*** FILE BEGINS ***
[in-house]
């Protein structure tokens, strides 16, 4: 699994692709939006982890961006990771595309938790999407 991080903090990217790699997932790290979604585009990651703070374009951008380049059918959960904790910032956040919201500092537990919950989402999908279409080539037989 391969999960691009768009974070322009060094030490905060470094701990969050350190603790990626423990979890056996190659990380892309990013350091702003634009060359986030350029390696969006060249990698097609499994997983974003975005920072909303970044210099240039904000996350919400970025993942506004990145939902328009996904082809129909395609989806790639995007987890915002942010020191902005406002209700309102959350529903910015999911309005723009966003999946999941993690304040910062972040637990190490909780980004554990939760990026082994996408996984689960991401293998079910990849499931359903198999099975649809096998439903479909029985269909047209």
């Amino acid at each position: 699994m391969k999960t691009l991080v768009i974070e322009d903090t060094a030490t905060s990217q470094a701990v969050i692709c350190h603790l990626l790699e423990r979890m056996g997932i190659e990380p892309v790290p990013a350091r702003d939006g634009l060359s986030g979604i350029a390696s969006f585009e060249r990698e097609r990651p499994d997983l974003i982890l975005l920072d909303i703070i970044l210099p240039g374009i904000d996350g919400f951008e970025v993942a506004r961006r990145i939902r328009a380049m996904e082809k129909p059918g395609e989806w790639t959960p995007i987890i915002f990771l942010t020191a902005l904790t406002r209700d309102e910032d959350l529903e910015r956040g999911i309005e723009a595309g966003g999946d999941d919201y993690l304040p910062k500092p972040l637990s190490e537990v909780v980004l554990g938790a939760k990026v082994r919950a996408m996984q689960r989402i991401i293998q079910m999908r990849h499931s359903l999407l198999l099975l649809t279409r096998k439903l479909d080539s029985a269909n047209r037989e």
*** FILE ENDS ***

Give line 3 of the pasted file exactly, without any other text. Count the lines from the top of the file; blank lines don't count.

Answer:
């Amino acid at each position: 699994m391969k999960t691009l991080v768009i974070e322009d903090t060094a030490t905060s990217q470094a701990v969050i692709c350190h603790l990626l790699e423990r979890m056996g997932i190659e990380p892309v790290p990013a350091r702003d939006g634009l060359s986030g979604i350029a390696s969006f585009e060249r990698e097609r990651p499994d997983l974003i982890l975005l920072d909303i703070i970044l210099p240039g374009i904000d996350g919400f951008e970025v993942a506004r961006r990145i939902r328009a380049m996904e082809k129909p059918g395609e989806w790639t959960p995007i987890i915002f990771l942010t020191a902005l904790t406002r209700d309102e910032d959350l529903e910015r956040g999911i309005e723009a595309g966003g999946d999941d919201y993690l304040p910062k500092p972040l637990s190490e537990v909780v980004l554990g938790a939760k990026v082994r919950a996408m996984q689960r989402i991401i293998q079910m999908r990849h499931s359903l999407l198999l099975l649809t279409r096998k439903l479909d080539s029985a269909n047209r037989e």